Faith is the dirty little secret behind Christianity. It suppose it’s necessary, but given the choice I often think I’d prefer an alternative.
Faith can be like the little “donut” spare tire found in the trunk of many smaller cars. When all else fails it’s nice to be able to dig it out so you can keep on moving down the road. But as soon as possible you want to replace it with something that feels a little more substantial.
I’m discovering that much of my ambivalence towards faith comes from a basic misunderstanding we often have about what faith really is. We often tend to look at faith as something we need to do, as if we were the ones doing whatever needed to be done for the object of our faith to be true. When faced with a crisis, we cringe and brace ourselves as we muster up as much God-optimism as we can in order to make sure that His promises still hold true.
Taken this way, faith becomes a verb, an action; like peddling an exercise bike on a generator to keep the lights on. Actually, it’s a form of fear: we worry that if we were to grow tired of faith-peddling the lights of Heaven would dim. If we can only keep “faith-ing” hard enough God will provide what we need from him—working all things for our good or forgiving our sins or guiding us when we face decisions.
It’s strange that we picture faith in that way, because that’s not at all how the Bible describes it. Hebrews 11 doesn’t describe faith as an effort, but rather as a kind of visibility: “Now faith is being…certain of what we do not see.” Faith is an ability to see something that was already there whether we’d spotted it or not.
I live in Northern California, and I enjoy the San Francisco Bay. One of the things I love most about the Bay is the fog that often creeps in. When the fog arrives things change quickly. The city of San Francisco suddenly vanishes, or Angel Island or Alcatraz may turn up missing. Drivers across the Golden Gate Bridge may begin their crossing with no visible proof that the other half of the bridge even exists. Once while sailing I discovered that the city and two prominent islands disappeared around me in ten minutes’ time. That was weird.
People who live in this area have learned to adapt to the fog. There’s no widespread panic because of a missing bridge or misplaced mountain. Folks have discovered that all those landmarks are still there; they’re just temporarily out of sight. They have learned that if they can just be patient for a few hours they will get their bridge back and their mountains and islands will once again return. That’s just how fog works. (Earthquakes, on the other hand, have been known to make lasting changes.)
The principle is this: fog doesn’t change our landmarks; it changes our visibility of those landmarks.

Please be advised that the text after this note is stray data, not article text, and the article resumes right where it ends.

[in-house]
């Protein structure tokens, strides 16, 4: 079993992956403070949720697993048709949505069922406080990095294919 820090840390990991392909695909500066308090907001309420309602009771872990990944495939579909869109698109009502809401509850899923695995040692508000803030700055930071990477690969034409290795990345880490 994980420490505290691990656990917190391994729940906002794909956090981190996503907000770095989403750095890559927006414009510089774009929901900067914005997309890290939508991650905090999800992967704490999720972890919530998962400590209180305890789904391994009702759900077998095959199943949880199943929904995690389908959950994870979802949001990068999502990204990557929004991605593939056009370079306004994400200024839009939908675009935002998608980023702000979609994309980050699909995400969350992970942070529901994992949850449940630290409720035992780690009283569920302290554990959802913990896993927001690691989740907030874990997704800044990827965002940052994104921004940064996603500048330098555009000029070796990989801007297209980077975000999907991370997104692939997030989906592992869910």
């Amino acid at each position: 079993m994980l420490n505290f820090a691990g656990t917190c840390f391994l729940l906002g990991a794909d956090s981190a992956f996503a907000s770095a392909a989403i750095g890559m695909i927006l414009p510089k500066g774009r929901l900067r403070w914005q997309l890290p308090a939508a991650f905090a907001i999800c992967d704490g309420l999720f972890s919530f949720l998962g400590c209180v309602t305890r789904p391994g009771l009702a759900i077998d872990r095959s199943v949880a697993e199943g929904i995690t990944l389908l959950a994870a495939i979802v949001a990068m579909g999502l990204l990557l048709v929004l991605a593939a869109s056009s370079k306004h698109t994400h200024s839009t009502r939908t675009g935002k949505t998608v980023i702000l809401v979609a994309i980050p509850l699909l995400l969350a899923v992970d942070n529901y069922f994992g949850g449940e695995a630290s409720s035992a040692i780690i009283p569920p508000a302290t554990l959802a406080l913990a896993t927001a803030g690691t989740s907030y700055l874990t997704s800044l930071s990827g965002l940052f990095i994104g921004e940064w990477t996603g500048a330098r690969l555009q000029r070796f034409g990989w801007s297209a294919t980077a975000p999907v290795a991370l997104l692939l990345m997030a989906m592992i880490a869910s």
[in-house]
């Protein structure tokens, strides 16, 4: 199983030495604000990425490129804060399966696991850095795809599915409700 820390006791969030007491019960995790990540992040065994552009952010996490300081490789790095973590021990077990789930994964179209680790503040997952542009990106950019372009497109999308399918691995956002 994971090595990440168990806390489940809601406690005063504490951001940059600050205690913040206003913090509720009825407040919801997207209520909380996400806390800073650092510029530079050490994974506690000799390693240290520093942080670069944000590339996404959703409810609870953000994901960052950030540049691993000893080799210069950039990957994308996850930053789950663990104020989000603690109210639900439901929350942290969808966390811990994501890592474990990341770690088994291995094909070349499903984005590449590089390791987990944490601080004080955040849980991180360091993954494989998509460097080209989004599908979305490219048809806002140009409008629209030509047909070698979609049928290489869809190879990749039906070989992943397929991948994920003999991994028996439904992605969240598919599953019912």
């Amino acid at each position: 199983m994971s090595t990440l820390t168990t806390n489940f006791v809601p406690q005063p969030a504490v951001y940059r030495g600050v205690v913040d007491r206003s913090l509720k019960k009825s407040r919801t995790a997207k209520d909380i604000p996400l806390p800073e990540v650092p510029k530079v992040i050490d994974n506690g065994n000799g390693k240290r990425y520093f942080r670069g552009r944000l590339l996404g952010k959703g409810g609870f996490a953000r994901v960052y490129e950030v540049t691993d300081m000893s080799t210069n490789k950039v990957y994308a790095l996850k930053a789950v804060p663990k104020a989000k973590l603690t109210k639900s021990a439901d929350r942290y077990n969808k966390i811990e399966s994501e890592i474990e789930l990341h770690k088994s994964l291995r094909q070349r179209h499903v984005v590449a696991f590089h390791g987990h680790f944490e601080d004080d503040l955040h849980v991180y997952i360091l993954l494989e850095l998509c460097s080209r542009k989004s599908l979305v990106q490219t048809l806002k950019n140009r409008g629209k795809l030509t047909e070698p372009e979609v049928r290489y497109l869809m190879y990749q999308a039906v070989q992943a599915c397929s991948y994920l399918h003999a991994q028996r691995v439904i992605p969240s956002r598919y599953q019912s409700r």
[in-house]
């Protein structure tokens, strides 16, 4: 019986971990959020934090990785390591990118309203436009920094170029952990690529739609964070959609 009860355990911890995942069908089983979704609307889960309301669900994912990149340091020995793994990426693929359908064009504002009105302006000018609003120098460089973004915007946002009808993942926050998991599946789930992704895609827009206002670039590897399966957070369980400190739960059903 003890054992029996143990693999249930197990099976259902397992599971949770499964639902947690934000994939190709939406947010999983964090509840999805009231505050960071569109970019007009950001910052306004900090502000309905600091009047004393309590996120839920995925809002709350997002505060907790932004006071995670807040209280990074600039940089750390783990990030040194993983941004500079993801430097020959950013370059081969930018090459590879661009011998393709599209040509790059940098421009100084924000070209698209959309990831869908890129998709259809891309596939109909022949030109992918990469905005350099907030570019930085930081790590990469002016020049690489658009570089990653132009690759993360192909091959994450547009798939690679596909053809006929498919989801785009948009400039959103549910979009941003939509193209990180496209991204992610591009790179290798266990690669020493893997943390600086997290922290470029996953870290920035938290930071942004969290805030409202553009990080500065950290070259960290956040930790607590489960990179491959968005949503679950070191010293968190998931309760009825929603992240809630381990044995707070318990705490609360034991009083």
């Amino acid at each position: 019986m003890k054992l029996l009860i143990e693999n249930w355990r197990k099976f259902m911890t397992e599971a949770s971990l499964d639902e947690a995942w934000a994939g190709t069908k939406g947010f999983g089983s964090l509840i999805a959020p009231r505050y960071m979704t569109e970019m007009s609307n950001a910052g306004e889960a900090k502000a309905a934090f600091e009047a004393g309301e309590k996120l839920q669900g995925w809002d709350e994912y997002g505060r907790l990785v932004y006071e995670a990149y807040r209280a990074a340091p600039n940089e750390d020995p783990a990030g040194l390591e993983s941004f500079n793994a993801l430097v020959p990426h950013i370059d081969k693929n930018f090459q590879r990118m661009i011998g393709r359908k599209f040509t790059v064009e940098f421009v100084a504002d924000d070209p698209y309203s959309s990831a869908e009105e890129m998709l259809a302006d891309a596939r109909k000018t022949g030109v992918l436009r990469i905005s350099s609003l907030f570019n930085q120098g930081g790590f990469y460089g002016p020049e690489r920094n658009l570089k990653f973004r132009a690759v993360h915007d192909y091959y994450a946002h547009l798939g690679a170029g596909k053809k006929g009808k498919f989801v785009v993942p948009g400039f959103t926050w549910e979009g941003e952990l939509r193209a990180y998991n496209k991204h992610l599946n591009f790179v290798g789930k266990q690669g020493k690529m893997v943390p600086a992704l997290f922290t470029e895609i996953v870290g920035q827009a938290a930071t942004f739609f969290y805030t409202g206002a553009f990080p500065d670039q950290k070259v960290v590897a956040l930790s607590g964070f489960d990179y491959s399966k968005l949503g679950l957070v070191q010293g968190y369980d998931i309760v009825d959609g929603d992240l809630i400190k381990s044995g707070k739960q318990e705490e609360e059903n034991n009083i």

I find that the same principle applies to faith. There are days when God’s hand can be clearly seen in my life. I can bask in His love and my heart is felled with a sense of confidence in His care for me. But there are other days that aren’t like that at all. A fog of doubt or a haze of shame creep in and suddenly all of those spiritual realities seem to have vanished. No matter how hard I may try to muster up the sunny emotions I might have enjoyed before nothing seems to help. All my peace and joy seems to have vanished, like the south tower of the Golden Gate Bridge.
And that’s where a Hebrews 11 kind of faith comes in. Faith is my awareness of the fact that all those things are still there, even when i can’t see them at the moment. It takes a kind of faith to drive across a bridge when you can’t see the other side. It takes the same kind of faith to continue loving a difficult family member, or to continue serving in a ministry role or following a call to a particular ministry, or to continue to fight a chronic temptation.
Taken in a broader sense, our faith doesn’t necessarily change some of our fundamental realities, it only exposes them. My faith doesn’t cause God to be faithful; it simply discovers that He was faithful all along.
Seen this way, faith becomes a kind of imagination; seeing things in the fog. Not fantasy, mentally rearranging the landmarks as I might wish, but a realistic imagining of what I know to be true. When the visibility drops on the Bay I can still visualize where the bridges are and where the islands are located. With the help of my GPS I can still tell how things are laid out, even if I can’t really see.
So also when my awareness of God is obscured. I can picture God loving me or providing for me or forgiving me even when that’s not how it looks because I’ve discovered that those things are really true. With the help of my Bible I can still tell how things really are, even if I can’t currently see.
I’m learning that I don’t have to make God faithful, I simply need to enjoy the fact that He already is. That takes the pressure off, letting Him do most of the work.
And I can handle that.